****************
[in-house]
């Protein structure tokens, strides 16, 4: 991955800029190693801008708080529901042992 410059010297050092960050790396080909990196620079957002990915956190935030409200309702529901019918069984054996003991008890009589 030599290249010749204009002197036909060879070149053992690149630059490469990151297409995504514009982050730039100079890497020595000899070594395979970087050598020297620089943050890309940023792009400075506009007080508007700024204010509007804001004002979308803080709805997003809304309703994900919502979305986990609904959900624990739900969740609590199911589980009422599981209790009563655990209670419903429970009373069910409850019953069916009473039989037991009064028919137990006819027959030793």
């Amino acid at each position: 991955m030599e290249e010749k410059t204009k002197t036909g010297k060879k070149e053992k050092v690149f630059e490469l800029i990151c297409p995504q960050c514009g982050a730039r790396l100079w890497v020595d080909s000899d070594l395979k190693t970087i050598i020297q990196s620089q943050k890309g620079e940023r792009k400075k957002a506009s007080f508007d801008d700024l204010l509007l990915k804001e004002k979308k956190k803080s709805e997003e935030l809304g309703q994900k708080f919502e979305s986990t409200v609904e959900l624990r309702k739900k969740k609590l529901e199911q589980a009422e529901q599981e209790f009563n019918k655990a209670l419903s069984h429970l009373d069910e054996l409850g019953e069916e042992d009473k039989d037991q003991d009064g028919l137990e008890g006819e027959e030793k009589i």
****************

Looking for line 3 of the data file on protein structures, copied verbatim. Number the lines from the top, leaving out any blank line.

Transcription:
């Amino acid at each position: 991955m030599e290249e010749k410059t204009k002197t036909g010297k060879k070149e053992k050092v690149f630059e490469l800029i990151c297409p995504q960050c514009g982050a730039r790396l100079w890497v020595d080909s000899d070594l395979k190693t970087i050598i020297q990196s620089q943050k890309g620079e940023r792009k400075k957002a506009s007080f508007d801008d700024l204010l509007l990915k804001e004002k979308k956190k803080s709805e997003e935030l809304g309703q994900k708080f919502e979305s986990t409200v609904e959900l624990r309702k739900k969740k609590l529901e199911q589980a009422e529901q599981e209790f009563n019918k655990a209670l419903s069984h429970l009373d069910e054996l409850g019953e069916e042992d009473k039989d037991q003991d009064g028919l137990e008890g006819e027959e030793k009589i």